Distinct Patterns of Auditory Evoked Potentials and Trial-By-Trial Neural Synchrony for Speech and Nonspeech Processing in Children with Autism

Thursday, May 11, 2017: 5:30 PM-7:00 PM
Golden Gate Ballroom (Marriott Marquis Hotel)
L. Yu1,2, Y. Fan3, D. Huang3, S. Wang4 and Y. Zhang5, (1)Department of Speech-Language-Hearing Sciences, University of Minnesota, Minneapolis, MN, (2)Psychology, SOUTH CHINA NORMAL UNIVERSITY, GUANGZHOU, China, (3)Guangzhou Rehabilitation & Research Center for Children with ASD(Guangzhou Cana School), Guangzhou, CHINA, (4)School of Psychology, South China Normal University, Guangzhou, China, (5)Department of Speech-Language-Hearing Science, University of Minnesota, Minneapolis, MN
Background: Individuals with autism often display atypical auditory evoked potentials (ERP) (Haesen et al., 2011), which could be due to pathological conditions affecting trial-by-trial neural synchrony (David et al., 2016). Such trial-by-trial neural synchrony to the onset of auditory stimulation can be computed as inter-trial coherence (ITC) for different frequency bands of interest. A smaller ITC could be interpreted as representing larger amounts of neural “jitter”. It has been shown that reduced alpha (specifcally at 11.7 Hz) ITC in children with autism may be associated with poorer neuromodulatory control within the sensory cortex (Milne, 2011).

Objectives: This study aimed to verify whether atypical patterns of neural oscillatory activities mediate the auditory evoked responses to speech and non-speech sounds in children with autism.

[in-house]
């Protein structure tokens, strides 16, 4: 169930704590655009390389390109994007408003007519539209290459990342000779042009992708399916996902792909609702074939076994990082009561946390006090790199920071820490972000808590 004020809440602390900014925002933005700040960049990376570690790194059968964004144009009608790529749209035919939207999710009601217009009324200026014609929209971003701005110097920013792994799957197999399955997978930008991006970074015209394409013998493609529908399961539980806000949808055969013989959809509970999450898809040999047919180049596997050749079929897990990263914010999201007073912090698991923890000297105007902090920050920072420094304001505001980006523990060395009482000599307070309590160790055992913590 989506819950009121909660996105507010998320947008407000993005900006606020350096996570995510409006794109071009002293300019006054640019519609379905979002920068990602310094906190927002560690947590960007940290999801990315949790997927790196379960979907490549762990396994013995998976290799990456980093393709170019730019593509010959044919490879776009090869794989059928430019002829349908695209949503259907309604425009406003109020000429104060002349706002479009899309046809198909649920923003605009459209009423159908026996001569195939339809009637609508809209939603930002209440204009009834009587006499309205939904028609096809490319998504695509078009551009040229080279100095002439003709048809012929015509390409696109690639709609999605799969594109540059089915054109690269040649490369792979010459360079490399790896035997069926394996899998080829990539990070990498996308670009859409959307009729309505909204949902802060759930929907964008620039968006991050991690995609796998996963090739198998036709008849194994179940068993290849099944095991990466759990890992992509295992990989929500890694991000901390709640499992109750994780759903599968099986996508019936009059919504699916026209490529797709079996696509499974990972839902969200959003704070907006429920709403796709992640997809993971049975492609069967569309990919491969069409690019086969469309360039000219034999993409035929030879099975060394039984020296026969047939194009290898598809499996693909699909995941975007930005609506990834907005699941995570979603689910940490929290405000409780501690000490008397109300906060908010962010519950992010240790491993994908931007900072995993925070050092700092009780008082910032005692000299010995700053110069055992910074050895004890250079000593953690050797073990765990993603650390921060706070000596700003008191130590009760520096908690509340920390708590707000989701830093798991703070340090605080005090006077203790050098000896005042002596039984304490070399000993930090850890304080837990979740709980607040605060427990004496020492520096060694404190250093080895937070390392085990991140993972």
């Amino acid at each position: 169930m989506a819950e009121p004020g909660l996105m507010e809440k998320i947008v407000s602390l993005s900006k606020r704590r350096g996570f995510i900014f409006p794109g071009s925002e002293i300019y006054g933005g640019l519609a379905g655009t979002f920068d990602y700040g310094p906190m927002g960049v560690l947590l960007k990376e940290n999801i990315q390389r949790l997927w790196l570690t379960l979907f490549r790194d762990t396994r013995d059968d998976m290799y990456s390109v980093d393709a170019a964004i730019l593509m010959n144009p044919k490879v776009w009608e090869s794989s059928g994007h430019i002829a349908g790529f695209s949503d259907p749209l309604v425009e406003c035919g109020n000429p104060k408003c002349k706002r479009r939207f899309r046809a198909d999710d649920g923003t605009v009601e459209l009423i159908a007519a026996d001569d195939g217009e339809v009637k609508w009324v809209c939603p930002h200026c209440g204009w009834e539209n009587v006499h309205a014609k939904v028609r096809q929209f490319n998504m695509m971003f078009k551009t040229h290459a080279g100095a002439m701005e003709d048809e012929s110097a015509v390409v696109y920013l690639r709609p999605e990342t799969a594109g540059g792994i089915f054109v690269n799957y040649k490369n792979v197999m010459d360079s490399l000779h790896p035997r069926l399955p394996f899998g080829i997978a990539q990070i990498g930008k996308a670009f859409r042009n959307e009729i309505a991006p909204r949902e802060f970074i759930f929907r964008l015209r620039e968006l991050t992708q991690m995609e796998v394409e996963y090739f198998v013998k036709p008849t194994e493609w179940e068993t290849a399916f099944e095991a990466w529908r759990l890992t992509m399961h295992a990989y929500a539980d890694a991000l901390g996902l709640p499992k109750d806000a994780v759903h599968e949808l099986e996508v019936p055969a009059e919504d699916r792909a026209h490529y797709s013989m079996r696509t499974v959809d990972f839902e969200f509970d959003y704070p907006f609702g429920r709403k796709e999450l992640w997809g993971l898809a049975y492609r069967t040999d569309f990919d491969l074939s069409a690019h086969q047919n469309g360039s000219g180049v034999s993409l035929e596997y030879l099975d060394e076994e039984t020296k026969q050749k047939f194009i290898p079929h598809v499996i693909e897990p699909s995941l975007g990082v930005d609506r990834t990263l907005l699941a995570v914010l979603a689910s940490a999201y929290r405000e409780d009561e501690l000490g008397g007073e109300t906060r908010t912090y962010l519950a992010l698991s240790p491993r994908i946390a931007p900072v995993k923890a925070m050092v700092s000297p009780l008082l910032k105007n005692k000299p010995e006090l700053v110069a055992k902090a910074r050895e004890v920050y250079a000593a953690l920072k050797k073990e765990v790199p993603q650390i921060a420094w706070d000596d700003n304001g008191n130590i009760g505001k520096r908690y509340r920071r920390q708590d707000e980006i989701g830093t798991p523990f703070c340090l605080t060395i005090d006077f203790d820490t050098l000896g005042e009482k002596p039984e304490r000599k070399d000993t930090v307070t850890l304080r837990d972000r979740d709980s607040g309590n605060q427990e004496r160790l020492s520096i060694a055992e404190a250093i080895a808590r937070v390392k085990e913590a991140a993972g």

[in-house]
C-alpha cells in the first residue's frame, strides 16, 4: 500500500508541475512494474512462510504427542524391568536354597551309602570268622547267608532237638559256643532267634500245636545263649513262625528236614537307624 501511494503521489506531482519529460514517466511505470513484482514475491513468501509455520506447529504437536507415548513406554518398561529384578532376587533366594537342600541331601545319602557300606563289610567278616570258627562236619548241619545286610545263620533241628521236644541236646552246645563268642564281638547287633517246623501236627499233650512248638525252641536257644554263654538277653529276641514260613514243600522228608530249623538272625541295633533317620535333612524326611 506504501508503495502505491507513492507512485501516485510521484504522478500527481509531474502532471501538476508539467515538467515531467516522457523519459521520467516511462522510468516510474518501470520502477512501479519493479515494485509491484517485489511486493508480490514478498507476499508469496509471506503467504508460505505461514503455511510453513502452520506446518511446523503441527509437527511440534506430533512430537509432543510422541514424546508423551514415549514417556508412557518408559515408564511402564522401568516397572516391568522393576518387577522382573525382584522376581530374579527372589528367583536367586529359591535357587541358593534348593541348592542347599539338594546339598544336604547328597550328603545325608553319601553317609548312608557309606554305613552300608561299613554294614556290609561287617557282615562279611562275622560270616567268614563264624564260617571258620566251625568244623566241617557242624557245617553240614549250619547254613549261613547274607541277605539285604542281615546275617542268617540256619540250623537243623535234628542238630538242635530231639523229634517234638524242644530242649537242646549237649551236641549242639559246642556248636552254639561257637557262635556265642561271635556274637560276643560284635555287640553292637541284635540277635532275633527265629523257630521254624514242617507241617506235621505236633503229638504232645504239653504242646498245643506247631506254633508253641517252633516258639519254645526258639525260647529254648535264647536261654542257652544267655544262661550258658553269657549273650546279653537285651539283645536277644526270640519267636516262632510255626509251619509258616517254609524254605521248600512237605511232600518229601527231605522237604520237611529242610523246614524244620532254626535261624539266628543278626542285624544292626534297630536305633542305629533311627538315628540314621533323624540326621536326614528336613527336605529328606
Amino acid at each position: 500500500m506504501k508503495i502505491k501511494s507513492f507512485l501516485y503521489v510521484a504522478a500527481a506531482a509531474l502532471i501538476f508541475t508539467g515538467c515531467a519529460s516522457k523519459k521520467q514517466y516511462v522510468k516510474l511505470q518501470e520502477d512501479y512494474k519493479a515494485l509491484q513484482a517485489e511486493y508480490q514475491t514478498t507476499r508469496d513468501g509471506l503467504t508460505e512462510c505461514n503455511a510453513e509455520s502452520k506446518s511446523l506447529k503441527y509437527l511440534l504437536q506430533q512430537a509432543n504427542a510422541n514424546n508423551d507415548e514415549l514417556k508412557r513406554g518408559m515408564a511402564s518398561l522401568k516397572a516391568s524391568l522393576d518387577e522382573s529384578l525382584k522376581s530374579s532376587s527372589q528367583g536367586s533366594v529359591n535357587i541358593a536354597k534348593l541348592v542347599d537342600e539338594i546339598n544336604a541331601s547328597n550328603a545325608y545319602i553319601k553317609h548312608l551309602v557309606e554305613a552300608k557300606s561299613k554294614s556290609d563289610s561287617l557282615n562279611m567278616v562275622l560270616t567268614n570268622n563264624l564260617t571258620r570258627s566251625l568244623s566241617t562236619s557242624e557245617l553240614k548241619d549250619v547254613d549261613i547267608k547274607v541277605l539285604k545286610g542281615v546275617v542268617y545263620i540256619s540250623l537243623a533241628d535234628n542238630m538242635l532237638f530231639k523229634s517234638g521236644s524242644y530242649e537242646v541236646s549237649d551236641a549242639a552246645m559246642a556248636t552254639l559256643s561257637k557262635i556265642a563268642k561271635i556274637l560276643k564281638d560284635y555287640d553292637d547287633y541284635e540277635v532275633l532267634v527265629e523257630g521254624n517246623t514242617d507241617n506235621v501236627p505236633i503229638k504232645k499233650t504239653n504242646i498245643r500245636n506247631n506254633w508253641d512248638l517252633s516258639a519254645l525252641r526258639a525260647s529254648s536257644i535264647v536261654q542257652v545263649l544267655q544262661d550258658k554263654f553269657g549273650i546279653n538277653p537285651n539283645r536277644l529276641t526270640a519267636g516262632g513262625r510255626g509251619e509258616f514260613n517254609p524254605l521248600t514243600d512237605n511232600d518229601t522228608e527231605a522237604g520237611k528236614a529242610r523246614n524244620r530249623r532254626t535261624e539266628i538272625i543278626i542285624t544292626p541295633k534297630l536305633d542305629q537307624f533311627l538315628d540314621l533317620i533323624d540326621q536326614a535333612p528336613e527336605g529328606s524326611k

Methods: EEG data were recorded from school-age Chinese-speaking children with autism and age-matched typically developing (TD) children with a passive listening paradigm. The stimuli were pure tones and Chinese words /bai2/ (Pure tone: ASD N = 15, TD N = 16; Word: ASD N = 14, TD N = 15). Amplitude and latency of P1 and N2 (also known as N250 or delayed N1 in children) components were calculated along with the ITC measures of delta, theta, alpha and beta frequency bands within the windows of interest.

Results: In the pure tone condition, there is a significant N2 reduction accompanied by smaller delta ITCs in the autism group. No group difference in the P1 response were observed. In the word condition, the autism group showed enhanced P1 amplitude accompanied by larger delta, theta, and alpha ITCs. There was a tendency (but not statistically significant) of diminished N2 response. In the pure tone condition, P1/N2 responses in both groups were correlated with ITCs, whereas in the word condition, only the autism group showed such relationship.

Conclusions:  The comparison with age-matched controls in our study revealed distinct patterns of auditory P1/N2 responses and underlying cortical oscillatory activities for speech and nonspeech processing in children with autism. For the pure tone stimuli, we found evidence for weakened perceptual analysis of acoustic features in the N2 component with reduced inter-trial synchrony in the delta band (0~3 Hz) for the autism group. By contrast, we observed enhanced P1 responses to the speech stimuli accompanied by increased neural synchrony in frequency bands of 0 ~ 30 Hz in the autism group, suggesting a hypersensitive reaction to the word onset in children with autism. It remains unclear how these different patterns of neural activities for early sensory processing of speech and nonspeech sounds might correlate with higher-level behavioral perception. Further studies are needed to examine the potential impact of atypical auditory processing on speech and language development in children with autism.